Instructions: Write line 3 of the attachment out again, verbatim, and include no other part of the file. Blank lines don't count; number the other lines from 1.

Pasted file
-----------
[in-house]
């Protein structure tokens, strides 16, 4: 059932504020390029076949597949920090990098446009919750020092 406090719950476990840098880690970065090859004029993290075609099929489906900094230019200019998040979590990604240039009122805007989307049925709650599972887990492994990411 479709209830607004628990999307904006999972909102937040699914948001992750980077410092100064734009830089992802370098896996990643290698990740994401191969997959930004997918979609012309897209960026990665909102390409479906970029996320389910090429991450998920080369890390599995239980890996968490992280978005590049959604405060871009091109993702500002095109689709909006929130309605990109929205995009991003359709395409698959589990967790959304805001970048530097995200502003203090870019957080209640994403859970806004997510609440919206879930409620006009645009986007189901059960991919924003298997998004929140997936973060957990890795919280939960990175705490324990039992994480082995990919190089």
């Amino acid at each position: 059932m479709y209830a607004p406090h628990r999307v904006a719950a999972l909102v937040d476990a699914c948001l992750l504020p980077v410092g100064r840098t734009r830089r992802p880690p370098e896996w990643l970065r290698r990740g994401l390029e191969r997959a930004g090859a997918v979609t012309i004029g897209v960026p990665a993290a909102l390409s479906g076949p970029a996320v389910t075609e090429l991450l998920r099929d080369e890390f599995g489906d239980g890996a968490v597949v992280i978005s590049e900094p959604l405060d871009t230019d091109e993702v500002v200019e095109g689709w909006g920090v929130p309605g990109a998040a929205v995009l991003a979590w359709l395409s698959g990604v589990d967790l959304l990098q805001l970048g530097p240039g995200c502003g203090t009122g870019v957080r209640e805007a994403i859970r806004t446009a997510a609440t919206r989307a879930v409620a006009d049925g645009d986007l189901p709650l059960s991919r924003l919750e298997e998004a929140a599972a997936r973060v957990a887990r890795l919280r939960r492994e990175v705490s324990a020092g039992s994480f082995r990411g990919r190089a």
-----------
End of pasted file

């Amino acid at each position: 059932m479709y209830a607004p406090h628990r999307v904006a719950a999972l909102v937040d476990a699914c948001l992750l504020p980077v410092g100064r840098t734009r830089r992802p880690p370098e896996w990643l970065r290698r990740g994401l390029e191969r997959a930004g090859a997918v979609t012309i004029g897209v960026p990665a993290a909102l390409s479906g076949p970029a996320v389910t075609e090429l991450l998920r099929d080369e890390f599995g489906d239980g890996a968490v597949v992280i978005s590049e900094p959604l405060d871009t230019d091109e993702v500002v200019e095109g689709w909006g920090v929130p309605g990109a998040a929205v995009l991003a979590w359709l395409s698959g990604v589990d967790l959304l990098q805001l970048g530097p240039g995200c502003g203090t009122g870019v957080r209640e805007a994403i859970r806004t446009a997510a609440t919206r989307a879930v409620a006009d049925g645009d986007l189901p709650l059960s991919r924003l919750e298997e998004a929140a599972a997936r973060v957990a887990r890795l919280r939960r492994e990175v705490s324990a020092g039992s994480f082995r990411g990919r190089a």